Recently, I had the opportunity to visit three of America’s job creators. Polaris, a leader in the Recreational Off-Highway Vehicle (ROV) industry; Proctor and Gamble, a frontrunner in the health, personal care and home care manufacturing business and Walmart, one of the world’s leading retailers. Each company, while unique in culture and product, shared one common theme – a high level of commitment to consumer safety and consumer satisfaction.
During my visit to Polaris, it was apparent how passionate and committed the employees are about their work. (One could not help but notice that each employee had their helmet proudly displayed at their work station.) Those who work, engineer and design for Polaris are also rider enthusiasts who love the machines, but they also recognize, perhaps more than anyone, the need to create safe and reliable vehicles. Polaris’ off-road vehicles especially need to be designed to handle many unpredictable terrains and be able to be used for a number of purposes. Polaris can be commended for taking a leadership role in finding a path forward with CPSC to establish a ROV voluntary standard that hopefully both industry and CPSC will agree to.
Proctor & Gamble, one of the largest American multi-national companies of consumer goods, has demonstrated a track record of innovating some of the most well-known, loved and used health, personal care, and home-care products in the world. These products have transformed the way people live and care for themselves, their families, their homes and the environment. Proctor & Gamble has established a corporate culture that exhibits commitment to consumer safety, product innovation, sustainability, and corporate social responsibility. Proctor & Gamble recently worked very hard to help develop a new voluntary standard for laundry pods.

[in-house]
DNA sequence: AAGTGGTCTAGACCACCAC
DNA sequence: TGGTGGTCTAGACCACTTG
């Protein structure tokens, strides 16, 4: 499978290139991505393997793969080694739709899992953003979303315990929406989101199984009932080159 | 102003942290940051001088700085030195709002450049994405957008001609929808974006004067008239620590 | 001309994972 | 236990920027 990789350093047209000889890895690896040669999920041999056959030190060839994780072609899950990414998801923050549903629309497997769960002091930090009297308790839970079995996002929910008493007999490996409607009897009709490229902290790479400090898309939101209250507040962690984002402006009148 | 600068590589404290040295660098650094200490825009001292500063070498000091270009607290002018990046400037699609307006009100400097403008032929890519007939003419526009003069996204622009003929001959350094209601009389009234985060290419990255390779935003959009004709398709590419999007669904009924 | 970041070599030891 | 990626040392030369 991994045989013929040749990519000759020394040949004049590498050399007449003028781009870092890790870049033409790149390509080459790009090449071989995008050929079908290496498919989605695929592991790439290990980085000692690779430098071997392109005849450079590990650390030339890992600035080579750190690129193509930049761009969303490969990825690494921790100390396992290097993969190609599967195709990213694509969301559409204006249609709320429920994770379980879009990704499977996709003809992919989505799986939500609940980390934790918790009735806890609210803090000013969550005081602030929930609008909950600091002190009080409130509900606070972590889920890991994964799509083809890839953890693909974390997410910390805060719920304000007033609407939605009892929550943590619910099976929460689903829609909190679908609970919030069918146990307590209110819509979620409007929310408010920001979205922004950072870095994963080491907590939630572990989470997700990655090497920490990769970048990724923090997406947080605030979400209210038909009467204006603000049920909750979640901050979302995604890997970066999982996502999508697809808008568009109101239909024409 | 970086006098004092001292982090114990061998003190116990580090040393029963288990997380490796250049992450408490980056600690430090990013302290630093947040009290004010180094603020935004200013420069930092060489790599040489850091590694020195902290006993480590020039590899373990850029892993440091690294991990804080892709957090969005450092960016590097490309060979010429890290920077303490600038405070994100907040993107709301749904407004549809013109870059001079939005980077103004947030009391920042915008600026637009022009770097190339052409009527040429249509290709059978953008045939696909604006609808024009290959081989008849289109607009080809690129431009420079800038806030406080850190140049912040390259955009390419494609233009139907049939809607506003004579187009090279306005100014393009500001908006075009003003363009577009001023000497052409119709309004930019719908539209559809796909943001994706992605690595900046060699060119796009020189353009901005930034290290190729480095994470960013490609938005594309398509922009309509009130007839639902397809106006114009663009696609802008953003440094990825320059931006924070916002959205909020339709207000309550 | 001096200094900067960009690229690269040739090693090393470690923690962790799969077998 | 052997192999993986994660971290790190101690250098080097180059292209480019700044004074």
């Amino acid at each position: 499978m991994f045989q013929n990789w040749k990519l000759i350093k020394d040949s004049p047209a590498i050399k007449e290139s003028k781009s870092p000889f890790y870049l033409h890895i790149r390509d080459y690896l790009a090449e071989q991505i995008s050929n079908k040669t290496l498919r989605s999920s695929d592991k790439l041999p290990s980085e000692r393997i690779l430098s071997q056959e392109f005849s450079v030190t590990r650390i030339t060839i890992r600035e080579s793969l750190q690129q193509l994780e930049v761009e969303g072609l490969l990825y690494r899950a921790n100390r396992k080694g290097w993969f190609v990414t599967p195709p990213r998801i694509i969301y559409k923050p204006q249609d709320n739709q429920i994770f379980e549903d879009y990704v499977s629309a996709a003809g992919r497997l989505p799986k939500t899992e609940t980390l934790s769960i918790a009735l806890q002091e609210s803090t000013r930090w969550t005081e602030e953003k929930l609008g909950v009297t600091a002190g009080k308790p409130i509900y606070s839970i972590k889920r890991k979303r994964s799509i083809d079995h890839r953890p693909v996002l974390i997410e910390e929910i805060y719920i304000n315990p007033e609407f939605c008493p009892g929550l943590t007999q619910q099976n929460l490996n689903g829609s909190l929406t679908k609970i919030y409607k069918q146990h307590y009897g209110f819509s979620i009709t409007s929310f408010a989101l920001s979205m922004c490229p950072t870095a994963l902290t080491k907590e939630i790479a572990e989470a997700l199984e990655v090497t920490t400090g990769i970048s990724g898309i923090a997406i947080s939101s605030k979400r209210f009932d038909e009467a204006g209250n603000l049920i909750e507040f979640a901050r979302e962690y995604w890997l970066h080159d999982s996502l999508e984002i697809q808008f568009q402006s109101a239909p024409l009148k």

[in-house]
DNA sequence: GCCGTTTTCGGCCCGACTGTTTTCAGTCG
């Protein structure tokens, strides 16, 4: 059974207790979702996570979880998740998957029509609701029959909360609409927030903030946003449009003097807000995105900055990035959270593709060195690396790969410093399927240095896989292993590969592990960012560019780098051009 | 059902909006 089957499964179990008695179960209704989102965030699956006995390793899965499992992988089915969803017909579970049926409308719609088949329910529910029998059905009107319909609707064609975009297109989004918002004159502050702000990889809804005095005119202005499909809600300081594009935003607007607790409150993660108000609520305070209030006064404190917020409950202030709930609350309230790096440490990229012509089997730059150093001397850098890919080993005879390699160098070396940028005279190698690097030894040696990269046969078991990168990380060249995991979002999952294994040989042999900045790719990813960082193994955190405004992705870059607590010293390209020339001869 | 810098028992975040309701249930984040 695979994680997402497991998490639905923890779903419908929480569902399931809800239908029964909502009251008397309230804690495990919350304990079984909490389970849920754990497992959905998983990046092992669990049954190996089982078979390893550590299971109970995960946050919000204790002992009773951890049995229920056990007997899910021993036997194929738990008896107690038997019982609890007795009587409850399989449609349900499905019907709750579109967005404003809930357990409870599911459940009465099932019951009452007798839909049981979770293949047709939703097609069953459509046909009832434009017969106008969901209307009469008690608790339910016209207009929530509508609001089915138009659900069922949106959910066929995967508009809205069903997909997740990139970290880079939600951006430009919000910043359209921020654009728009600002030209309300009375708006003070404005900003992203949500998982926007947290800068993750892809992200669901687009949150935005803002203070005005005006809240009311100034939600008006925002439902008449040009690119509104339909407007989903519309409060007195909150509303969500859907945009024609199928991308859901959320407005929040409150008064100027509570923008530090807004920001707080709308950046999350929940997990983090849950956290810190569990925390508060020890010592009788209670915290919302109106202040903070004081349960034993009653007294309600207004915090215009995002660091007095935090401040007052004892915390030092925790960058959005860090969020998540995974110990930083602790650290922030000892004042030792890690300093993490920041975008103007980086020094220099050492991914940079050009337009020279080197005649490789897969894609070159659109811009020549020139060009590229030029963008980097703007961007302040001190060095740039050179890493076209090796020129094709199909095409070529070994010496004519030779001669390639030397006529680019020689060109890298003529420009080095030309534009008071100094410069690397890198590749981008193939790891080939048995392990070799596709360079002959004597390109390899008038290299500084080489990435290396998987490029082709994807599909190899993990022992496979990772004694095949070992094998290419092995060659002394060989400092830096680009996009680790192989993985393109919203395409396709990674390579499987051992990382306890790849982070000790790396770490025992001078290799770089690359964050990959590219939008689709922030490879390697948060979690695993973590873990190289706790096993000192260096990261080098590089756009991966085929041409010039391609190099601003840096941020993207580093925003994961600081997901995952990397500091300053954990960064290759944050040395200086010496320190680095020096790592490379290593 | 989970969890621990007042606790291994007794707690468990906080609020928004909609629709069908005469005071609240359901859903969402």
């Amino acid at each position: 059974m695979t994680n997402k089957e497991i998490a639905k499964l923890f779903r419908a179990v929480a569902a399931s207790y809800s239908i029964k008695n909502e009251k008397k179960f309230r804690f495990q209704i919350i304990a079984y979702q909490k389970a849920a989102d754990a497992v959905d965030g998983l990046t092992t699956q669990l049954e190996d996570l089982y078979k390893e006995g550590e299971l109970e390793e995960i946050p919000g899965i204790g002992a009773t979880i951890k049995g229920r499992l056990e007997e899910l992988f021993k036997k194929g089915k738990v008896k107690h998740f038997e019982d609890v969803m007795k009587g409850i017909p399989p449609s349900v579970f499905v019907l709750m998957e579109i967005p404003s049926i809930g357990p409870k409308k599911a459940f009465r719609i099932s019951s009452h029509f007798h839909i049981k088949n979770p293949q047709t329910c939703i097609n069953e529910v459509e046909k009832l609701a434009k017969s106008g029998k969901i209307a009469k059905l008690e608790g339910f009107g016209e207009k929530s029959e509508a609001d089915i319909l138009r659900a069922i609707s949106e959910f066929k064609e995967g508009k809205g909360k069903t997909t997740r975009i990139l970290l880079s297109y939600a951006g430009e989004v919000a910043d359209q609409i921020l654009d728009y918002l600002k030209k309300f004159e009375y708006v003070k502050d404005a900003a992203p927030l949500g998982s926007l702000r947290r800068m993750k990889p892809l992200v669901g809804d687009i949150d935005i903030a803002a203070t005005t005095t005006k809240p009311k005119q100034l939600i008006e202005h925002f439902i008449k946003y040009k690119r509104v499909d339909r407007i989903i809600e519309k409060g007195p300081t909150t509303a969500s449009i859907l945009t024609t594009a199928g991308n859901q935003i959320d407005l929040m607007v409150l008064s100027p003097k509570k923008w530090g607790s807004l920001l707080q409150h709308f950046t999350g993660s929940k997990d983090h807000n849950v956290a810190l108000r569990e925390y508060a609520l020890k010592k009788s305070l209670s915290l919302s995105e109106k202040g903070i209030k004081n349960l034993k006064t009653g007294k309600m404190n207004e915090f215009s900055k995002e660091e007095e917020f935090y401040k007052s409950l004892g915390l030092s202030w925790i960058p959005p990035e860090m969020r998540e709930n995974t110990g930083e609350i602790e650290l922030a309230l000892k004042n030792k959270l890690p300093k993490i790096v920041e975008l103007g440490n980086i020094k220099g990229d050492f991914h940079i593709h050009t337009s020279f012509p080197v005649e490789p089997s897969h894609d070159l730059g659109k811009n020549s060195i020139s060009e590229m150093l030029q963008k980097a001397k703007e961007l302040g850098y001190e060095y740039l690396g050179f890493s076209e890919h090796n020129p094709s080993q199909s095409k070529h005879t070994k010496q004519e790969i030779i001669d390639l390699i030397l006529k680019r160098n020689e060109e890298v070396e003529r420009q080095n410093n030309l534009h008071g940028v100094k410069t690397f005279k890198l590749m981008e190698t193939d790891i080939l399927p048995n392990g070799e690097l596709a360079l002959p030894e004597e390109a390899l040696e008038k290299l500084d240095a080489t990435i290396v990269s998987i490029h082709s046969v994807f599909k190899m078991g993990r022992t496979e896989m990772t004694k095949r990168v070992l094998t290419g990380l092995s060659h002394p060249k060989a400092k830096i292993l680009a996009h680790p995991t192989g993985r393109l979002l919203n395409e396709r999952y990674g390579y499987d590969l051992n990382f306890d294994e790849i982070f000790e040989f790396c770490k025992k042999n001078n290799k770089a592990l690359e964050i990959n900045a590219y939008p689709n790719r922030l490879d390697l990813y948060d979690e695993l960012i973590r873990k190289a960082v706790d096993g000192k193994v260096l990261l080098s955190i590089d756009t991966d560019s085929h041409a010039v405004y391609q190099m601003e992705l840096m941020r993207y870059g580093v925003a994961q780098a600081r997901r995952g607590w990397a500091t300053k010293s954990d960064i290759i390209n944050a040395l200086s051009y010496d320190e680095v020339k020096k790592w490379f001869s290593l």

Walmart is one of the world’s largest private employers with about 2.2 million employees and is the largest retailer in the world. Walmart’s business model is based on saving consumers money by offering low prices to make lives better. This model was the hallmark of the company’s founder, Sam Walton.
As a Commissioner at the CPSC, it is important to be pro-active and get out of the confines of Washington to learn and better understand how our actions as regulators impact hard working Americans. Seeing businesses up close and talking to “real” people helps better identify what is working with the regulatory state and what is not. While the intentions of government regulators are oft thought of as noble, the impact on businesses may not be. Are we regulating business or are we becoming bureaucratic micro-managers? 
My latest tour of American businesses has reinforced what I have come to know since joining the Commission. Most companies want to do the right thing when it comes to complying with government regulations. Today, the state of regulation in this country is staggering . Business leaders face a complex regulatory state that is complicated to understand and manage.
As regulators we must do the very best we can to work with our trade communities and business leaders to develop better relationships. CPSC could avoid wasting tax-payers dollars on ineffective and ill-conceived rulemaking if we would engage earlier with those who understand the intricacies of the industry to be regulated.
It greatly concerns me that we have decided to use a big stick when it comes to our civil penalties rather than a carrot. I firmly believe in developing better ways to help companies understand their reporting obligations. 
As federal regulators, we are obligated to the American people, who pay our salaries, to do all we can to not to slow down an already lethargic economy. Americans are asking for more jobs, not more regulations.